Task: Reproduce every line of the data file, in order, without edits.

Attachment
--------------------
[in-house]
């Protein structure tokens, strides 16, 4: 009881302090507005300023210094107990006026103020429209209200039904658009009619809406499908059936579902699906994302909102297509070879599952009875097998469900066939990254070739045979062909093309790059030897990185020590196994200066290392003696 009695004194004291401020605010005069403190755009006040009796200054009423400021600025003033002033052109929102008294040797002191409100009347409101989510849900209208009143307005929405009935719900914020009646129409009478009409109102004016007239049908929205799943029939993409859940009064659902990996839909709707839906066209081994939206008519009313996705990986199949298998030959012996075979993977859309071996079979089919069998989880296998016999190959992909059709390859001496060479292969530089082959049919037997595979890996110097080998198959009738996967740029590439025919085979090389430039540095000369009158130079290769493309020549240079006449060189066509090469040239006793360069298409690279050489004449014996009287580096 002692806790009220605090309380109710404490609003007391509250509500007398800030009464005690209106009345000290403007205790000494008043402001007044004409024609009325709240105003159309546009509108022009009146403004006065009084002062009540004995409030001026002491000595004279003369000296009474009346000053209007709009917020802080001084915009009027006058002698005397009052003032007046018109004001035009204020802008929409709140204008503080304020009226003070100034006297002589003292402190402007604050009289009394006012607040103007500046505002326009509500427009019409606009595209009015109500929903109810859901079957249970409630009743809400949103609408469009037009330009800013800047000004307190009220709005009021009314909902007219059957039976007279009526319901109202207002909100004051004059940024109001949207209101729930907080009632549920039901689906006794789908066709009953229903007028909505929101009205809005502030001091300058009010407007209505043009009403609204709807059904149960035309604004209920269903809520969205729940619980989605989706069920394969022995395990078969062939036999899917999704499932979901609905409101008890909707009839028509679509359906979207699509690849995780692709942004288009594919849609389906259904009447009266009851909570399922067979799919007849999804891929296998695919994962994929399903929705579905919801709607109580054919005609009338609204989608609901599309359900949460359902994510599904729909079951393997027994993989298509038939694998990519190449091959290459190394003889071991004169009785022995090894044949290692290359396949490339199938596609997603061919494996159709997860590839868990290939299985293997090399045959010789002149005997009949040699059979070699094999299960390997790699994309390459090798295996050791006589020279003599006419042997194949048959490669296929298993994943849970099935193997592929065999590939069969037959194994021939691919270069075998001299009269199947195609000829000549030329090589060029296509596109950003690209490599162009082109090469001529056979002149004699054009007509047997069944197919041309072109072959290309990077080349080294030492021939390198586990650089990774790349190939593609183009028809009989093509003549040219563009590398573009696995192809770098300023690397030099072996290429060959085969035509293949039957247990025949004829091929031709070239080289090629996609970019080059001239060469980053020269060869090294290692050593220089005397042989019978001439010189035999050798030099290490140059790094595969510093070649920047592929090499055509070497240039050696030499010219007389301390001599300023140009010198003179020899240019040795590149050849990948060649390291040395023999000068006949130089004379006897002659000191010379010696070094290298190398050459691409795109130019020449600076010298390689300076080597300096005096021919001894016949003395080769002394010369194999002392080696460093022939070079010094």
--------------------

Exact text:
[in-house]
């Protein structure tokens, strides 16, 4: 009881302090507005300023210094107990006026103020429209209200039904658009009619809406499908059936579902699906994302909102297509070879599952009875097998469900066939990254070739045979062909093309790059030897990185020590196994200066290392003696 009695004194004291401020605010005069403190755009006040009796200054009423400021600025003033002033052109929102008294040797002191409100009347409101989510849900209208009143307005929405009935719900914020009646129409009478009409109102004016007239049908929205799943029939993409859940009064659902990996839909709707839906066209081994939206008519009313996705990986199949298998030959012996075979993977859309071996079979089919069998989880296998016999190959992909059709390859001496060479292969530089082959049919037997595979890996110097080998198959009738996967740029590439025919085979090389430039540095000369009158130079290769493309020549240079006449060189066509090469040239006793360069298409690279050489004449014996009287580096 002692806790009220605090309380109710404490609003007391509250509500007398800030009464005690209106009345000290403007205790000494008043402001007044004409024609009325709240105003159309546009509108022009009146403004006065009084002062009540004995409030001026002491000595004279003369000296009474009346000053209007709009917020802080001084915009009027006058002698005397009052003032007046018109004001035009204020802008929409709140204008503080304020009226003070100034006297002589003292402190402007604050009289009394006012607040103007500046505002326009509500427009019409606009595209009015109500929903109810859901079957249970409630009743809400949103609408469009037009330009800013800047000004307190009220709005009021009314909902007219059957039976007279009526319901109202207002909100004051004059940024109001949207209101729930907080009632549920039901689906006794789908066709009953229903007028909505929101009205809005502030001091300058009010407007209505043009009403609204709807059904149960035309604004209920269903809520969205729940619980989605989706069920394969022995395990078969062939036999899917999704499932979901609905409101008890909707009839028509679509359906979207699509690849995780692709942004288009594919849609389906259904009447009266009851909570399922067979799919007849999804891929296998695919994962994929399903929705579905919801709607109580054919005609009338609204989608609901599309359900949460359902994510599904729909079951393997027994993989298509038939694998990519190449091959290459190394003889071991004169009785022995090894044949290692290359396949490339199938596609997603061919494996159709997860590839868990290939299985293997090399045959010789002149005997009949040699059979070699094999299960390997790699994309390459090798295996050791006589020279003599006419042997194949048959490669296929298993994943849970099935193997592929065999590939069969037959194994021939691919270069075998001299009269199947195609000829000549030329090589060029296509596109950003690209490599162009082109090469001529056979002149004699054009007509047997069944197919041309072109072959290309990077080349080294030492021939390198586990650089990774790349190939593609183009028809009989093509003549040219563009590398573009696995192809770098300023690397030099072996290429060959085969035509293949039957247990025949004829091929031709070239080289090629996609970019080059001239060469980053020269060869090294290692050593220089005397042989019978001439010189035999050798030099290490140059790094595969510093070649920047592929090499055509070497240039050696030499010219007389301390001599300023140009010198003179020899240019040795590149050849990948060649390291040395023999000068006949130089004379006897002659000191010379010696070094290298190398050459691409795109130019020449600076010298390689300076080597300096005096021919001894016949003395080769002394010369194999002392080696460093022939070079010094």